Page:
1. In "the west" we understand plagiarism as misrepresenting "someone else's words" as "your own words," or putting your name on someone else's work.
2. The idea that you can "own" words is dubious, but the idea of putting your name on something someone else laboured over seems pretty clearly "wrong" to most of us educated in the western/north american liberal arts milieu.
3. There are many situations, in many cultures, in which social structures -- rituals -- call for the rote recitation of long "word-ensembles"*.
4. E.g., liturgies and standardized tests.
5. There may be ritualized situations which some of us would see as calling for "self-expression" in which others would see as calling for, essentially, recitation. Consider:
6a. An evangelical church I know recently featured a sermon which was mostly the pastor telling anecdotes about his life;
6b. a Catholic church I know recently featured a homily which the priest appeared to have found on the website of another parish and read aloud.
7a. When confronted with a standardized test or high-stakes writing assignment, I (and many of my students) generally attempt to produce something that I would characterize as "original," personal, in some sense made-up ex nihilo, inasmuch as this is possible, on the spot;
7b. when similarly confronted, some students I know will rely on a previously memorized essay read in a textbook or online, or will copy another student's essay, or pay someone else to write an essay**.
8. Whether a or b, in both situations, a ritual obligation has ben fulfilled: a sermon has been delivered. An essay has been written. What was called for has been provided.
9. One can easily generalize and say that the "white" / "english" / north american Protestant way calls for "originality" while the "ethnic" / "non-english" non-western Catholic way calls for something where what is given is re-presented.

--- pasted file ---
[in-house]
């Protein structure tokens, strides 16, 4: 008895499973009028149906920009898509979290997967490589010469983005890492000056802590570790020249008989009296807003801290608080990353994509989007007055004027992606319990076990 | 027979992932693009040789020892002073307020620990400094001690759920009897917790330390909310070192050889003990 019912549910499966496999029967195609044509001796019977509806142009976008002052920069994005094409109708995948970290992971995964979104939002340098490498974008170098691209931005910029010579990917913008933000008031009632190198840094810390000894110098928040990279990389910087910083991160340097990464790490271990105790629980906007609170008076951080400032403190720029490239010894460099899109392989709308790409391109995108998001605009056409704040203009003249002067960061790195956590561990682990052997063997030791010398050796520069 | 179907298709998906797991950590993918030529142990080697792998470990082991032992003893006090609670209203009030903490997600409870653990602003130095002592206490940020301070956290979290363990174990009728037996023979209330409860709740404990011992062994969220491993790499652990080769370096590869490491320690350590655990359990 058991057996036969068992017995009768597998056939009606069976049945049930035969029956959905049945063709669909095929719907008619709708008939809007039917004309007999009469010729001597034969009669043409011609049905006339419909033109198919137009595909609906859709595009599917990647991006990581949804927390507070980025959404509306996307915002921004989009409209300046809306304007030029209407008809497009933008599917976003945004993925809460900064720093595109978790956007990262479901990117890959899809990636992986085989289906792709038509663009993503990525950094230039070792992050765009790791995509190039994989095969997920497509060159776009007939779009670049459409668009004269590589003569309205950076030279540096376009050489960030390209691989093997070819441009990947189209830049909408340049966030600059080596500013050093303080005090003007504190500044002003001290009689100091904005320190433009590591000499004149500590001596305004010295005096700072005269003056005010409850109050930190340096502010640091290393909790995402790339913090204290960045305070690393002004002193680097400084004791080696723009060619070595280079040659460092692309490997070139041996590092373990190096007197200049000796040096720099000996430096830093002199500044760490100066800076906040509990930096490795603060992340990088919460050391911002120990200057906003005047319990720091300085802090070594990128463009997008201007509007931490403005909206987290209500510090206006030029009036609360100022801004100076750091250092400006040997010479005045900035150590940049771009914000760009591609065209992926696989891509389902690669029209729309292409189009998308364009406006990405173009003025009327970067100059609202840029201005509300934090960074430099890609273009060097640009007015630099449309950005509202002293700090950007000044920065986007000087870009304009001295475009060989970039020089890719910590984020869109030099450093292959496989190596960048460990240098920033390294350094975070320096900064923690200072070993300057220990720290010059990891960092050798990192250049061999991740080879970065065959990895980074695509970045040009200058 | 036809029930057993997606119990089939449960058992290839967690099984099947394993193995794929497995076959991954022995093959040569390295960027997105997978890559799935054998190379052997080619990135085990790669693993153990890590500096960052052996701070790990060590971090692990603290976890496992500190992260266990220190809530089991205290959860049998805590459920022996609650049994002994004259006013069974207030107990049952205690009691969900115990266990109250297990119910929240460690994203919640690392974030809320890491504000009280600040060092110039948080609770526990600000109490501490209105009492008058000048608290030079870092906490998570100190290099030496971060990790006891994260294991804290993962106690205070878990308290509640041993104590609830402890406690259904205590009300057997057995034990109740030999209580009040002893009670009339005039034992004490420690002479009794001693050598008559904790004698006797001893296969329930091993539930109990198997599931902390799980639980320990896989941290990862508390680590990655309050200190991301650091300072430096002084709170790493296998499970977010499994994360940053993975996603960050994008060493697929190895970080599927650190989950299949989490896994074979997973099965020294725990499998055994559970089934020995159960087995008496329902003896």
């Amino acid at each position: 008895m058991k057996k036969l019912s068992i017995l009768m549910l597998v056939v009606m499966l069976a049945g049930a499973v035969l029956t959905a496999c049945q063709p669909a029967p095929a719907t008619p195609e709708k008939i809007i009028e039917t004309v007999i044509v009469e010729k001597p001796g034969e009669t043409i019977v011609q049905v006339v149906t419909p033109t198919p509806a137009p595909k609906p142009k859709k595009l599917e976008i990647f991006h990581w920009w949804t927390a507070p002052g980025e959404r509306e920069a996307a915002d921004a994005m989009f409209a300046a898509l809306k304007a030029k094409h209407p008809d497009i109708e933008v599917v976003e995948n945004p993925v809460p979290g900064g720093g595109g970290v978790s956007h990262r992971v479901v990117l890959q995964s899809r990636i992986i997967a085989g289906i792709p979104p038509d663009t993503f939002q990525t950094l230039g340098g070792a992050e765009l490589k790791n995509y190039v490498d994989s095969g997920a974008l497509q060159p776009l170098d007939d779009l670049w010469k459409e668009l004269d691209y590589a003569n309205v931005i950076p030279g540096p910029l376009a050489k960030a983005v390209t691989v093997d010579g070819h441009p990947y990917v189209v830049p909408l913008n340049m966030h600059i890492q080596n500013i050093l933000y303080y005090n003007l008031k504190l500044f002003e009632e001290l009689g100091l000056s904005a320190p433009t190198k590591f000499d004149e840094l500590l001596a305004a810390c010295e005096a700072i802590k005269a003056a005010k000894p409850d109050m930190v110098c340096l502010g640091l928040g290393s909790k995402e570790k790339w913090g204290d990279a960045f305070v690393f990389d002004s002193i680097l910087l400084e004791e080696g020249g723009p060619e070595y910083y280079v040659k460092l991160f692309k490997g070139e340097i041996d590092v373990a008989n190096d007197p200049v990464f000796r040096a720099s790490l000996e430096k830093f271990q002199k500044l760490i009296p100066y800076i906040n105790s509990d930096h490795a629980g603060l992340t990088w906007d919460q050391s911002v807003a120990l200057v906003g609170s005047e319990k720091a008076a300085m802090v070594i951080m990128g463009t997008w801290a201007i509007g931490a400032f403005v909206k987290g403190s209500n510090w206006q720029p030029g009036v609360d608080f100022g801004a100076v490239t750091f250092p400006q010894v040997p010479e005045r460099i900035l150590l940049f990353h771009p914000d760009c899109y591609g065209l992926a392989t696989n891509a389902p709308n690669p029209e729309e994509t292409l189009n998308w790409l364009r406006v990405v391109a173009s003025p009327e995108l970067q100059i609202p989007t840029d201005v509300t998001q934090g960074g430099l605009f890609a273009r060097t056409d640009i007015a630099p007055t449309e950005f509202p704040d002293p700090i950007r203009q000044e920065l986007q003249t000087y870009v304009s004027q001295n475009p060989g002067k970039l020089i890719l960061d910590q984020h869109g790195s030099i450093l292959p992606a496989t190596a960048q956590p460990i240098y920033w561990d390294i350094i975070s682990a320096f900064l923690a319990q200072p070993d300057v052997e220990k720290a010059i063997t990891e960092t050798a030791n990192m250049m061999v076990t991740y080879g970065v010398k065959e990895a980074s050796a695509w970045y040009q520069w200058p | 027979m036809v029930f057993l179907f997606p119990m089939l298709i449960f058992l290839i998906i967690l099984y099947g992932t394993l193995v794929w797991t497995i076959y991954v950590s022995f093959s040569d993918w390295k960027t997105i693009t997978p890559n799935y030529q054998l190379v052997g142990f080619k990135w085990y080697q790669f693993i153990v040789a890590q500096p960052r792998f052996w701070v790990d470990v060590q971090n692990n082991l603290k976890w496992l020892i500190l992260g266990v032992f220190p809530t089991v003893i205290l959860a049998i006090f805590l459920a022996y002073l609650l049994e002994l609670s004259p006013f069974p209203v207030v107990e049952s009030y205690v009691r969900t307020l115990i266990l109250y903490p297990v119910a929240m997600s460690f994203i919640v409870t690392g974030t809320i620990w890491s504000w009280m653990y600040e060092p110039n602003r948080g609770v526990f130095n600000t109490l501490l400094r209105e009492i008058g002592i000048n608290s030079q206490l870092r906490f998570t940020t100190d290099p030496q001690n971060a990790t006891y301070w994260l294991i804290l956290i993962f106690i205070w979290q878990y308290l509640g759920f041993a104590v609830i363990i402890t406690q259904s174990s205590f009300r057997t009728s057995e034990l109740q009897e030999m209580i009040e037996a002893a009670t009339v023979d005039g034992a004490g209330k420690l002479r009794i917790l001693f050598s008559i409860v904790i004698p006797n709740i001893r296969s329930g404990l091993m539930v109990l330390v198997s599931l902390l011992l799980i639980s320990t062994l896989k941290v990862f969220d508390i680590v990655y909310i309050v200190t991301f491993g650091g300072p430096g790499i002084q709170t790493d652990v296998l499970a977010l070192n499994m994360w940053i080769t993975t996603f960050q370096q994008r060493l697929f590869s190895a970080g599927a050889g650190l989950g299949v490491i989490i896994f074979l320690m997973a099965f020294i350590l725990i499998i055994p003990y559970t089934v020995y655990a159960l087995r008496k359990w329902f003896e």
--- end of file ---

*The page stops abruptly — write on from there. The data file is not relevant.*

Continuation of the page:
But the lines blur.
10. In both cases, genre expectations are fulfilled. Understandings of authorship may differ; the notion of the lone genius seems to loom larger in the imaginations of those who would lean A rather than B. But even in the case of A, there is much language-re-use, there are ritualized, reified moves. Even in the case of B, there are "individual" flourishes, customizations.
11. We all seem to know intuitively the demands of genre: rituals must be carried out. The essay must have an introduction, a conclusion. The meme must have this picture and this grammatical structure. But the rules of how 'originality' functions in the creation of texts are occluded to the point of being almost impossible to discern. Who am I to be "original?" I'm not God! "I ain't never read my own words before!"
12. If I can't even tell you how my own writing is "original" and yours isn't, how can I ask you to do it my way?
*this term from the Catholic theologian Paul J. Griffiths' chapter "Kidnapping," a "theological defense of plagiarism."
** to be honest, I use the term "essay" extremely loosely here.